- Repeated measurements over 5 days of at least two patients’ samples. For this study, patient samples, pool of patient samples or commercially available quality controls can be used, in this hierarchical order of priority. The samples should have different concentrations and in particular, the concentrations should be close to those validated by the manufacturer. The proposed basic design (3×5) needs five days, three replicates per run, one run per day, for a total of 15 results per sample. In relation to the measurand stability, the length of the design can be reduced to a 3×4 scheme, but not less than a 3×3 design should be used. The presence of outliers needs to be investigated using the Grubbs’ test. If more than one outlier is observed throughout the entire study, the verification of imprecision study should then be repeated.
- Calculations of within-laboratory imprecision (SWL) and laboratory repeatability (intra-assay-SR).
- Assessment of uniformity with claims and acceptability of test results. For each level, the SWL should be less than the total imprecision claimed by the manufacturer (σWL).When SWL is higher than σWL, the upper verification limit (UVLWL) needs to be calculated, as described in the CLSI EP15-A3 (9), by considering the degrees of freedom and the UVL factor. If the SWL is higher than the respective UVLWL, a clinically allowable limit of variability (CV%ref) needs to be defined. This limit can be identified following the hierarchical structure established in the 1999 Stockholm Consensus Conference (10) and revised in the 1st strategic conference held in Milan (11), according to: (i) clinical recommendations; (ii) biological variation; (iii) state-of-the-art, as we proposed for verification of EPs already used in the laboratory (8). If SWL is higher than CV%ref, the SR has to be compared with the intra-assay imprecision claimed by manufacturer (σR). If SR is higher than σR, the UVLR needs to calculated, as previously discussed. If the SR is higher than the respective UVLR, the verification process fails.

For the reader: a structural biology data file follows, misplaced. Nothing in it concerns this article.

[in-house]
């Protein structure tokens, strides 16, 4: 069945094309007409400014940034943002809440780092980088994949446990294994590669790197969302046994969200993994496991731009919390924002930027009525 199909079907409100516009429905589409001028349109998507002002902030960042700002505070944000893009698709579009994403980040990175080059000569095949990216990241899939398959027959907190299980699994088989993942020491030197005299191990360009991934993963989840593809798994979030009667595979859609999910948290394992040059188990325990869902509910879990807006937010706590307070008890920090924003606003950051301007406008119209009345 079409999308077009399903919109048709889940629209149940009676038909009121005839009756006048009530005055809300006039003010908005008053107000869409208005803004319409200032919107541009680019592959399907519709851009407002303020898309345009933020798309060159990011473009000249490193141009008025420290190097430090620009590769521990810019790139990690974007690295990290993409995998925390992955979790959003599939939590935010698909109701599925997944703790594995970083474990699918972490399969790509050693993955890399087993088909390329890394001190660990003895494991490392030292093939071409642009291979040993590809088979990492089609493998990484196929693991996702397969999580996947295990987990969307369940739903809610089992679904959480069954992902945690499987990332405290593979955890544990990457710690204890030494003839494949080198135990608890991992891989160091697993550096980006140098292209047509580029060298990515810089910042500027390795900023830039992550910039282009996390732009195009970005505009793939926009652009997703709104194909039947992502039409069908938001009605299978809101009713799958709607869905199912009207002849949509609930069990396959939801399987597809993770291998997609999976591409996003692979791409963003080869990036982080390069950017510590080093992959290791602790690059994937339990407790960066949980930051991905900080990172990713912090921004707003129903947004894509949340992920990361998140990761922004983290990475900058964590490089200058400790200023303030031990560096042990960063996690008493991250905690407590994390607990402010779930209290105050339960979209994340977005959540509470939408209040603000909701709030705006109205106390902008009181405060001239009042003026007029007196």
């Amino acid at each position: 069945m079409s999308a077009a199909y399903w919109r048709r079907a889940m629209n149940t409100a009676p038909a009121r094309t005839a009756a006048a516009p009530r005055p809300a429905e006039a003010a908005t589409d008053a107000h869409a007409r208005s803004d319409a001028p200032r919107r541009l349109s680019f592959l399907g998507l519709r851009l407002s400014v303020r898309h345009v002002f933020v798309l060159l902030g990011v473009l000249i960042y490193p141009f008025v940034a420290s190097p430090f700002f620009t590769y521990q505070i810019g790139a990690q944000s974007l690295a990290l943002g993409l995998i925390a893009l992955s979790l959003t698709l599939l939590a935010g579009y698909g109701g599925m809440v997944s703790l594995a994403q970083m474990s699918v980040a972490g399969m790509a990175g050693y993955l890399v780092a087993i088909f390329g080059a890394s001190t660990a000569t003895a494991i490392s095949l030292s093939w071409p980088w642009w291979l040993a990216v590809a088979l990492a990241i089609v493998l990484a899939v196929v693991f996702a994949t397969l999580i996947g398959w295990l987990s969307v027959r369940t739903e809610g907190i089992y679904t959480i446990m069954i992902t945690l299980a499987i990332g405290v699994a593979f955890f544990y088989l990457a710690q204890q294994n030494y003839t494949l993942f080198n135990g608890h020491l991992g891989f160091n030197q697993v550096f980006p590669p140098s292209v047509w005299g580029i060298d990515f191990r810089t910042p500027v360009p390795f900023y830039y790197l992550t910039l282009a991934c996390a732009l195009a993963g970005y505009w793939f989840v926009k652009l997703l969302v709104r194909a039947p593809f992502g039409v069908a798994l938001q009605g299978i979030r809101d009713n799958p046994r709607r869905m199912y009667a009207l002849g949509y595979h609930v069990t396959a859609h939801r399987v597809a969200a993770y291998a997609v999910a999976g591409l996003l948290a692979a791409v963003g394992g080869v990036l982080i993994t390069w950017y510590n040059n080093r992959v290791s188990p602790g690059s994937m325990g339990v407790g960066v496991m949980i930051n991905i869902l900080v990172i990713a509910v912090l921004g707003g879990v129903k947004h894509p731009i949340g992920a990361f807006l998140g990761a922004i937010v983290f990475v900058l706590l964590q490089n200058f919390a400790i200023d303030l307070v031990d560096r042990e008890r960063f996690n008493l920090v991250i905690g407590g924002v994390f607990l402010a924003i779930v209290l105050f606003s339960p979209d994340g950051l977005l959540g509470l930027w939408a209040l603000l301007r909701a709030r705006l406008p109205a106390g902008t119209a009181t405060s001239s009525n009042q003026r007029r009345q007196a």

Trueness is estimated by analyzing materials with known concentration, comparing results with target values, and establishing the verification interval, as described in the CLSI EP15-A3 document (9). The materials with known concentration can be: (I) materials whose concentrations can be adjusted to the desired levels, with negligible imprecision, e.g., by spiking a therapeutic drug into patient sample pools known to be analyte-free; (II) certified reference standards; (III) survey materials from PT/EQA programs; (IV) materials used in inter-laboratory quality control programs; (V) materials intended for routine internal quality control with formerly assigned target values. The mean value obtained in these studies should be included in the verification interval. If the verification interval did not include the mean value, the bias should be calculated (Bias%LAB). If the manufacturer provides a declared bias, the bias obtained by the laboratory should be less than or equal to that claimed by manufacturer. If the manufacturer did not declare this value, a specific allowable bias (Bias%ref) has to be identified, according to criteria reported for imprecision. If the Bias%LAB is higher than the Bias%ref, then the verification fails. When materials at known concentrations are unavailable, another performance characteristic should be verified according to performances claimed by the manufacturer, so that at least two performance characteristics are verified.
Verification of newly introduced qualitative EPs